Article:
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Readers Respond: Tips for Recycling in the Garden

Responses: 310


Recycled Cut Worm Collars

To prevent tomato cut-worms from damaging my plants. I use old tubes from toilet tissue, paper towels, etc. I recycle the tubes and also protect my tomato plants. Works well all the time.
—Guest John E. Long

Recycled Diapers

I use urine soiled diaper cotton from my granddaughter's diaper for my rose plants. It acts as a good mulch for my roses. It increases the flower yield.
—Guest janaki

Ashes to Ashes

I put all my fire place ashes in the garden then till under in the spring.
—Guest terry

Recycle Old Rain Gutters

I just saw a picture, in a well known magazine, of old gutters attached to the side of a shed. It had several types of shallow root plants like radishes, several types of lettuce/greens etc. This is on my agenda this spring. What a great 'raised bed' idea! Sandy

Use for Any Old Blender

For years now I have blended up all my kitchen scraps into liquid gold. I keep a bucket on the counter till it is full or so and then blend it all and out it goes in another trench in my raised beds. It composts really fast doing this. Garage sales always have another blender for you cheap. I always have an extra one on the shelf is one shoots craps. Think it was a tip from Jerry Baker years ago.
—Guest judy bicknell

Winter Composting

In winter when I am unable to directly add to my frozen composter, I use those large 5 gal plastic cat litter containers, fill them w/household peelings, egg shells, etc. When filled store them in a corner of the garage till I can add them in Spring. Containers are 'borrowed' from neighbors recycle bins and no wasted compostable materials in winter.
—Guest lee

Pantyhose Plant Ties

I cut up old panty hose that I cut into strips! They are gentle on the tomato branches hanging over the tomato cage to keep them off the ground! Also tie pie tins in areas where birds are attracted to fruit, helps keep them out of the fruit so I get a little more than the birds do!
—Guest missgee

Fruit Peels, Vegetable and Weeds

I dig 1.5 X 2 X2 feet pits fill these with veggie waste including fruit peels and weeds. When the pit gets filled, it is covered by the extracted soil to make a raised bed for vegetable
—Guest ARWadoo

Paper Mulch

Where I work we get a lot of boxes with paper packing material in them, so I use it as a mulch.
—Guest annette

Wooden Camping Stool Frames Trellises

As I find wooden camp stools with fabric seats, generally rotting away, I remove the fabric, open the frames and center them over taller plants as trellising supports.
—Guest Rick, of Albert Lea, MN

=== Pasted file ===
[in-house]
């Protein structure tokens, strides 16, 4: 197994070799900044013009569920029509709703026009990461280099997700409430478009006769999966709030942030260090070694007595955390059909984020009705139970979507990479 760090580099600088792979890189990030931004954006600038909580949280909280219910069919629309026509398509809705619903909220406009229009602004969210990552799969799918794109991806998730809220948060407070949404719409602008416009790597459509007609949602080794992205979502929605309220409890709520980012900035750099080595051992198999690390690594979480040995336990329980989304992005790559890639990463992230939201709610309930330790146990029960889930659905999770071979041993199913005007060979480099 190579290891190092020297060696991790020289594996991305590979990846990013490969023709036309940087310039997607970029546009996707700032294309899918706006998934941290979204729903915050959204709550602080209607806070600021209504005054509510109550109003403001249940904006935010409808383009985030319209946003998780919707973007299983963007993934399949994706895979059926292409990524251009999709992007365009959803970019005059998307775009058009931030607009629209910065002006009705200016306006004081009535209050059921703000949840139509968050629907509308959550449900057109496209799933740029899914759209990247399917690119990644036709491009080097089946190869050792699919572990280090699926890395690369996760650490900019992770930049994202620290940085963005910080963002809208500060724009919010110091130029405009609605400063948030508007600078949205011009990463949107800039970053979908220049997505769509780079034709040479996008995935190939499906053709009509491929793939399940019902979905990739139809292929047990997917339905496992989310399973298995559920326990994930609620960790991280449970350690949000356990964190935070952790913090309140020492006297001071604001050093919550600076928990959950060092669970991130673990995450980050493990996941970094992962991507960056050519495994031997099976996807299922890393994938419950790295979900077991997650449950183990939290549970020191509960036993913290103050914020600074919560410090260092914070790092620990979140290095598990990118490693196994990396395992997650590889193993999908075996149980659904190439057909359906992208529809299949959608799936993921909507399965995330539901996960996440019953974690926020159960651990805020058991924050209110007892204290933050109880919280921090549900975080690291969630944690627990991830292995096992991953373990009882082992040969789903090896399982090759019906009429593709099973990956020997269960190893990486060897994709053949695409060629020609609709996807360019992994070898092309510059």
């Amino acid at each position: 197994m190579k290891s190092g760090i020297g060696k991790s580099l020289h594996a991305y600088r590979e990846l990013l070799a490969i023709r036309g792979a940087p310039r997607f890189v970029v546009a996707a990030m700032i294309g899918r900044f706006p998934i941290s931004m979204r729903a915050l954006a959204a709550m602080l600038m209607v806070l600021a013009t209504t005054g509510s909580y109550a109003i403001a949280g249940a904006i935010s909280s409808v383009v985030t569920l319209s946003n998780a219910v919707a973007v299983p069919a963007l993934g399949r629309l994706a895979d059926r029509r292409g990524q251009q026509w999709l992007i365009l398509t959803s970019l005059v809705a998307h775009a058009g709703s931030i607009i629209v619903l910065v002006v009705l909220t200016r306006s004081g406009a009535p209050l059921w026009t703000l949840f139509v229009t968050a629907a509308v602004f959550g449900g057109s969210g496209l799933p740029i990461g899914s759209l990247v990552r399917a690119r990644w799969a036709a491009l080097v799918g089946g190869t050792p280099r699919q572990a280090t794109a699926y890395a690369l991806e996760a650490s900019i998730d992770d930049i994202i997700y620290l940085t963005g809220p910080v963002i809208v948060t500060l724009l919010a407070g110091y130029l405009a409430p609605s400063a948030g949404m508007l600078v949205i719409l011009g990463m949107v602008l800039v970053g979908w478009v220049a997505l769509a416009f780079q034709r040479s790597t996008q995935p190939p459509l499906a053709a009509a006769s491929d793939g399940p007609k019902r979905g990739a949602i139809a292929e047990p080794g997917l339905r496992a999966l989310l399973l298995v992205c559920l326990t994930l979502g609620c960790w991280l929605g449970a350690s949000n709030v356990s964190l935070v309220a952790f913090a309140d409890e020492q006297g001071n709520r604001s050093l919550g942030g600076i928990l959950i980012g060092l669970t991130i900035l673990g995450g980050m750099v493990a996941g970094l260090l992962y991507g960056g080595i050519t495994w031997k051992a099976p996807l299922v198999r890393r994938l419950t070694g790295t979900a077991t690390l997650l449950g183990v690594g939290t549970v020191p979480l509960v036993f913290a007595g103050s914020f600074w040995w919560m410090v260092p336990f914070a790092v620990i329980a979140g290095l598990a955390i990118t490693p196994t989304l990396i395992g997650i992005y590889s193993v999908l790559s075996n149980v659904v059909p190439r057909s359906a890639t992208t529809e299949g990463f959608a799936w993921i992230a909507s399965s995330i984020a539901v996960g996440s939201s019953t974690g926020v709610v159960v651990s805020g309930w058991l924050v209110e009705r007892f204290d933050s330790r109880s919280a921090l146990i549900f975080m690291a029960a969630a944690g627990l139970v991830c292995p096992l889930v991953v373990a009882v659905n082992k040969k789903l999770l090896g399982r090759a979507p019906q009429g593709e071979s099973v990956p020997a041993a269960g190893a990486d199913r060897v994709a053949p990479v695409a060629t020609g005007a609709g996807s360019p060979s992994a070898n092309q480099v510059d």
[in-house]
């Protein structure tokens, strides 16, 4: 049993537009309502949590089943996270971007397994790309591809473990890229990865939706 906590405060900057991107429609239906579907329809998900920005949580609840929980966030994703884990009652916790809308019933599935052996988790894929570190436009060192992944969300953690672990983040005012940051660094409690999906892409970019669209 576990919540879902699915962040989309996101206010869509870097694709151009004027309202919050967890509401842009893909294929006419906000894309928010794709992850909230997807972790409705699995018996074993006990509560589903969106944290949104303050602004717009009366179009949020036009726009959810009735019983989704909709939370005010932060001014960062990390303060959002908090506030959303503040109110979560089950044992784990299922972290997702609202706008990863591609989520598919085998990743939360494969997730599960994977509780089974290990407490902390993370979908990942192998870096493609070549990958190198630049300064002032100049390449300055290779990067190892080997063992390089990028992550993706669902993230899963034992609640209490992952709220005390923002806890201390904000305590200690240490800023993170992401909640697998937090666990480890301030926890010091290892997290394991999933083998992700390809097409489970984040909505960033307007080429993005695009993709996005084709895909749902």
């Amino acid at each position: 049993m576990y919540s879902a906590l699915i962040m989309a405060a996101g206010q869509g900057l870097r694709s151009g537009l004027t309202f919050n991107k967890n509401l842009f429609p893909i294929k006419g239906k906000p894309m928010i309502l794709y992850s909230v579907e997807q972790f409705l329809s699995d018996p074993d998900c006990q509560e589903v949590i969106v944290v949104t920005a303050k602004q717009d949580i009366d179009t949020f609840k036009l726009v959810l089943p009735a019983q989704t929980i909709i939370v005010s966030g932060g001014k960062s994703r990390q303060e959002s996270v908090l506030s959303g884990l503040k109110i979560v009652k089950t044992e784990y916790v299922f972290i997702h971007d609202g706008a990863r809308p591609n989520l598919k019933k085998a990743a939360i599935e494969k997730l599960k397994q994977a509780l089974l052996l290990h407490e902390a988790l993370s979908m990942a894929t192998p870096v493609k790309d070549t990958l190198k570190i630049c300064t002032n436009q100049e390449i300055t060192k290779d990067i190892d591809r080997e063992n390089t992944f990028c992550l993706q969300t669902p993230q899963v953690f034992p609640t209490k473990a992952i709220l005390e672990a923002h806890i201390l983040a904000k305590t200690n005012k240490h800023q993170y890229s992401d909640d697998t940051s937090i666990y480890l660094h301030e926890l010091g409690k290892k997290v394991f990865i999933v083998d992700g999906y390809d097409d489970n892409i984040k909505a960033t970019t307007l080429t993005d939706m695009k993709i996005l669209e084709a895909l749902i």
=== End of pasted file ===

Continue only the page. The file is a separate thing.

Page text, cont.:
Lighter Hanging Baskets

Fill the bottom of hanging baskets with plastic bags tied into knots. Stuff the bottom of the hanging baskets with the bags, then add dirt. It makes planters a little lighter to hang up. Would work with any kind of large container
—Guest joanie

Use of Old Pillars

When we broke down our old house building, we used the sculpted pillars to make 2 arches, a 4' high pedestal and 4 garden seats. Every time we go into the garden, we remember how the verandah of the old house looked with the imposing pillars.
—Guest Ginny

Recycle Ornamental Grasses

In February, our clumps of tall ornamental grasses are cut down. We wrap a bungee cord around their waist and use a chain saw horizontally, a few inches above ground level, to make this uncomfortable job easier. Then we run these dried stalks through the chipper, yielding a lovely-textured, chipped straw. This is applied as mulch in vegetable beds. When the growing season ends, the straw mulch is raked off and goes into the compost bin as a layer of "carbon", recycling the grasses a second time. I like this strategy so much I am just on the verge of asking my neighbors if I can cut down their grasses, too. :>)
—Guest waking dream

Lawn Mower Cart

I took the motor off of an old rusty non-working push lawn mower and painted it white. I use it to haul heavy things to my garden. When not in use I just set a potted plant on it for decoration, saves space in my shed.

Recycled Containers

I have recycled old garden boots or wellingtons as containers for growing chives which are thriving beautifully.I have also used the circular metal covers of the house fan as planters.
—Guest inese lewis

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Tips for Recycling in the Garden

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